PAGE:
"Remember to stop and listen for the birdsong :)"
On a typically busy day, my phone lit up with this text message from my mom while I was running errands. "Ugh, I don't have time to listen for birdsongs! I have s**t to do!" I thought as I checked the time. My mother is a particularly optimistic person, and in the moment I didn't have the patience for her optimism. But then I stopped, frowned--is this the person I have become?
The Harvard environment can feel like it breeds negativity. After spending months in hibernation, we emerge from our caves, blinking at this bright orb in the sky. We complain about the dining hall food, the weather, the lack of gender-neutral bathrooms--all of which warrant improvement, to be certain, but when these criticisms linger in our brains for too long they start festering there, hatching other baby complaints. On a campus filled to the brim with people accustomed to analyzing their way to success, this isn't all that surprising.
But more than negativity, this environment can breed selfishness. Everyone here is overcommitted in some capacity, and it shows in both our G-Cals and our pace of life. The constant busyness is a way of constantly to one-upping one another, even if these obligations make us miserable. And because we are kept so wrapped up in extracurriculars and exams so as to not have a moment's silence, we have no time to reflect upon the relationships and ideas that matter. We have no time to let significance percolate, to meander through a farmer's market or visit a library "just because" (or if we do, we post it on social media, thereby externally validating our deviation from the burnout norm). We have no time for the birdsong.
I have noticed a build-up of negativity and selfishness in myself this past year. When I came back in the fall after a semester abroad, I was eager to prioritize catching up with old friends and new, and it seemed like others felt the same. But quickly that optimism and patience waned and I fell victim to the email blackhole, filling up every spare moment with white noise, rather than letting the silence sink in. I realized that there were few moments during the week when I wasn't 1) starting at a screen, 2) drinking, 3) working out, or 4) sleeping, and that scared me. I allocated my time drastically differently than I had in South America or even at home, where I felt like my eyes were wider and my ears perked in hopes of keener observation. I suppose it was possible to have taken things more slowly, but everyone else's velocity pressured me to speed up. My parents always told me I would experience peer pressure, but I never thought it would come in the form of "How much work do you have this weekend?"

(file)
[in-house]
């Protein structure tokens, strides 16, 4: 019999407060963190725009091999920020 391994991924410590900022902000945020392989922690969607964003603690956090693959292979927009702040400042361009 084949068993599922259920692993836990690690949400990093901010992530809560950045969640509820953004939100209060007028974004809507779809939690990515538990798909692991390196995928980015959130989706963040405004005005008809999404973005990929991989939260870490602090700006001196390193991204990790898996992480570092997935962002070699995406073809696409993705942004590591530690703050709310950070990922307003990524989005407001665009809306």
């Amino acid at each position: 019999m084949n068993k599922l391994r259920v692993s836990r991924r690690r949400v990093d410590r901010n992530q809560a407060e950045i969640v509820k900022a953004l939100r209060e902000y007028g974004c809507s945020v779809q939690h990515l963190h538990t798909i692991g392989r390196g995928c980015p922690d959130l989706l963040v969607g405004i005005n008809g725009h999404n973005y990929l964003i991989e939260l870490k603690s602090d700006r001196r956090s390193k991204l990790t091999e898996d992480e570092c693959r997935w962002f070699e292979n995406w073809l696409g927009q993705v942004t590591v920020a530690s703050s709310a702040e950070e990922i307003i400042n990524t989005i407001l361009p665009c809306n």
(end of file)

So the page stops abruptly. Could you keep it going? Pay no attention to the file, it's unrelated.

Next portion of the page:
This idea of dwelling less on the negative has cropped up in many a conversation lately, and is especially important as we transition into the "real" world. Embracing these last couple of weeks is difficult to do if we are constantly criticizing, quantifying the validity of our experiences by counting the number of "likes" on our Instragram photos, rather than internalizing our own happiness. I don't want my last memories of college to be "filtered," so to speak, by others' perceptions.
But in shedding negativity, I am not talking about not being sad, or ignoring mental illness. Quite the opposite. I feel that a good cry and confiding in others is in fact what many of us need, perhaps more often than we'd like to admit. There are too many of us who try to make our lives appear spotless from the outside, despite inner exhaustion or defeat. No, what I am talking about is seeking joy. I am talking about being more present in a place that shoves the future down our throats at every opportunity. I am talking about prioritizing happiness and wholesomeness as something we need to cultivate, something that requires time and prioritization. Hundreds of free s'mores won't change anything unless we let ourselves and others be still and do things that don't contribute to our résumé or our online personae. Sometimes we need the constant buzz to subside.
So go on, have a picnic with your friends and don't worry about having a profound discussion. Try hearing the city, noticing the patterns in the bricks or the clanging sound when somebody steps on a loose manhole cover. Take out your headphones and listen to the world. Maybe there'll even be a birdsong.